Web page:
Francesco Ciabattoni is a specialist in medieval Italian literature. He received his Laurea in Lettere from the Università degli Studi di Torino and his PhD in Italian Studies from The Johns Hopkins University. Dr Ciabattoni’s research focus lies on Dante and the middle ages, the twentieth century short story and the interplay of music and literature. He has published articles on Dante, Petrarch and Boccaccio, a book on the role of music in the Comedy (Dante’s Journey to Polyphony, University of Toronto Press, 2010) and edited volumes on Primo Levi and Italian medieval literature. He has also published poems on Gradiva and a collection of lyrics titled Paradosso terrestre (Rome: Il filo 2008).

Spring 2016


Gianni Cicali is a specialist in History of Italian Theater. He holds an Italian “laurea,” (B.A.) and doctoral degrees from both Italy (Università di Firenze) and Canada (University of Toronto). His interests focus on Italian theater from the 15th to the 20th century; Italian Opera and librettists; history of Italian actors, actresses and singers; theater through archive documents; politics and Italian drama; the relations between the performing and the fine arts; the commedia dell’Arte; 18th-century Neapolitan theater; Pietro Trinchera (Naples 1702-1755); 15th and 18th-century religious theater; cinema.  Dr. Cicali created and offered at Georgetown several new courses in Italian. He explores, with his students, fundamental topics of Italian theater and Italian culture and society, such as the relations between theater, politics, arts and religion; or the Italian ‘invention’ and international success of the Opera and the multifaceted economic, performing and artistic aspects of that important phenomenon. He also designed and teaches courses on sexuality, politics and madness in Italian literature, theater and cinema, and he regularly gives courses on Advanced Italian language and culture.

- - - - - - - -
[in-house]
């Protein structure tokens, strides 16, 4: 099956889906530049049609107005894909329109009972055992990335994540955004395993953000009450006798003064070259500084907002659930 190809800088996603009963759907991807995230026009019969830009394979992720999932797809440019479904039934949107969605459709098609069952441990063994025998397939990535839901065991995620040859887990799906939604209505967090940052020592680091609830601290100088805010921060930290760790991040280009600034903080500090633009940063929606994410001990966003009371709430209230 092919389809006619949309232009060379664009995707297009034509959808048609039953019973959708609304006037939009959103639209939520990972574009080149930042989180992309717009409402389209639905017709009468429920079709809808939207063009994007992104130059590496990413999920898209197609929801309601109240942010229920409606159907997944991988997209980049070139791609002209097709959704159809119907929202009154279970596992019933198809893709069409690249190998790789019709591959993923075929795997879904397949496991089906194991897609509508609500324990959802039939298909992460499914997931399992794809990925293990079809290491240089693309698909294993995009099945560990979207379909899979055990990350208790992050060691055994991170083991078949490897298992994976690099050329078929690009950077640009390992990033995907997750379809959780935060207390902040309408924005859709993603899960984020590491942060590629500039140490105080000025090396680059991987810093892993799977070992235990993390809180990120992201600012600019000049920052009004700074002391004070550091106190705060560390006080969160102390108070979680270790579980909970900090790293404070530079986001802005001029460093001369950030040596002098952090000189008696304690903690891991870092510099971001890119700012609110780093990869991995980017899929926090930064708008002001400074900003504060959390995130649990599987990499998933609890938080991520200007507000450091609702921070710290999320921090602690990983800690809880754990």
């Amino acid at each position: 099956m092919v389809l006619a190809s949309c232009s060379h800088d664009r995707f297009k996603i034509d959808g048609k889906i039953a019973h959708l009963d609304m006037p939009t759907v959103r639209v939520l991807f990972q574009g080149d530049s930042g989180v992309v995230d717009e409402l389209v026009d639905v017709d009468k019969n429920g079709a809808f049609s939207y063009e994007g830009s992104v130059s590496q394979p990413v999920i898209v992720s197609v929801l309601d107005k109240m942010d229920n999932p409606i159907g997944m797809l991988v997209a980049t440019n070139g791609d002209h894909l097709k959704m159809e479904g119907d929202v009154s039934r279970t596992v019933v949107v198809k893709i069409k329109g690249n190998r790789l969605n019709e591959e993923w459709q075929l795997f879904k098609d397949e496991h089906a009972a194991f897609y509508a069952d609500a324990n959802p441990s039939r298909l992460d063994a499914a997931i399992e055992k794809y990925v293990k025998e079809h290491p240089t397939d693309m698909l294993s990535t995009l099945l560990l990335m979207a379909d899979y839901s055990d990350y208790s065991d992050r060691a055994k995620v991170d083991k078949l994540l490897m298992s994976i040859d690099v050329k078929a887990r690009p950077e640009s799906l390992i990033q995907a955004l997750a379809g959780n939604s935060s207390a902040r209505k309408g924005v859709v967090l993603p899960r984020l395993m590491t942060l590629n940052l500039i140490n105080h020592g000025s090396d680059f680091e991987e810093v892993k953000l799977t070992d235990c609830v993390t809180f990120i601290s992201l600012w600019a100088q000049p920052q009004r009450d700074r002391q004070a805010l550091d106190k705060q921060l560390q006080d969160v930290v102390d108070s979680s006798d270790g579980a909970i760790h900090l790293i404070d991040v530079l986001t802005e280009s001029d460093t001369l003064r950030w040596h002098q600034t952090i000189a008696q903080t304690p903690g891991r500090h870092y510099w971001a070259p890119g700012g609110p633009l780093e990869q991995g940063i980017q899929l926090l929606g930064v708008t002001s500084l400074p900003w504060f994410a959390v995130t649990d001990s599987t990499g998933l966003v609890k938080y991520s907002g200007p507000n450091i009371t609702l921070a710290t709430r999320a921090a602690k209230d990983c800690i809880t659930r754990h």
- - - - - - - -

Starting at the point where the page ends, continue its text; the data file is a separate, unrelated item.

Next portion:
Fall 2015


Susan Terrio is Professor of Anthropology and French Studies at Georgetown University. She holds a joint appointment in the Department of Anthropology and the Department of French. She is the inaugural chair of the Anthropology Department following its separation from the Department of Sociology in the fall of 2008. She holds a dual doctorate from the Department of Anthropology and the Institute for French Studies at New York University and spent a year of doctoral study at the Ecole des Hautes Etudes en Sciences Sociales at the Maison des Sciences de l’Homme in Paris. She chaired the interdisciplinary Culture and Politics major within the School of Foreign Service at Georgetown for four years before accepting a residential fellowship at the Radcliffe Institute at Harvard University in 2005-2006. Her areas of expertise include the cultural anthropology of contemporary France and Western Europe and the social and cultural history of France since the revolution of 1789. Specific interests center on social class and educational systems, craft and commoditization, food and foodways, migration and the law, national identities and ideologies, youth culture and conflict, juvenile delinquency and its treatment within the French and US systems of juvenile justice.

Spring 2015


Terrence Reynolds is an Associate Professor and Chair of the Theology Department at Georgetown University. He was born in New York City and received degrees from Queens College (B.A.), Concordia Theological Seminary (M.Div.), Princeton Theological Seminary (Th.M.), and Ph.D. from Brown University. Before coming to Georgetown in 1991, he taught at Brown, Connecticut College, and the United States Coast Guard Academy. His research interests focused initially on the thought of Dietrich Bonhoeffer, but are now concentrated on the meaning, truth, and justification of moral claims, as well as the ways in which faith-based convictions can play a role in the public square.

In addition to serving as Chair of the Main Campus Executive Faculty (2001-2005 and 2009- present), Reynolds has been the Chair of the Department of Theology since 2006, the Chair of the Core Faculty of the Liberal Studies Program (2002-present), and the Director of Doctoral Studies in the Liberal Studies Program. He was also the grateful recipient of the Distinguished Faculty Award for Teaching Excellence in the Liberal Studies Program, the College Dean’s Award for Excellence in Teaching, The Fund for American Studies Professor of the Year Award, and the national Association of Graduate Liberal Studies Programs Annual Faculty Award.

Dr. Reynolds’s teaching interests lie in the areas of ethical theory and moral issues, the intersections between psychology and religious faith, Enlightenment philosophy and theology, and the thought of Søren Kierkegaard.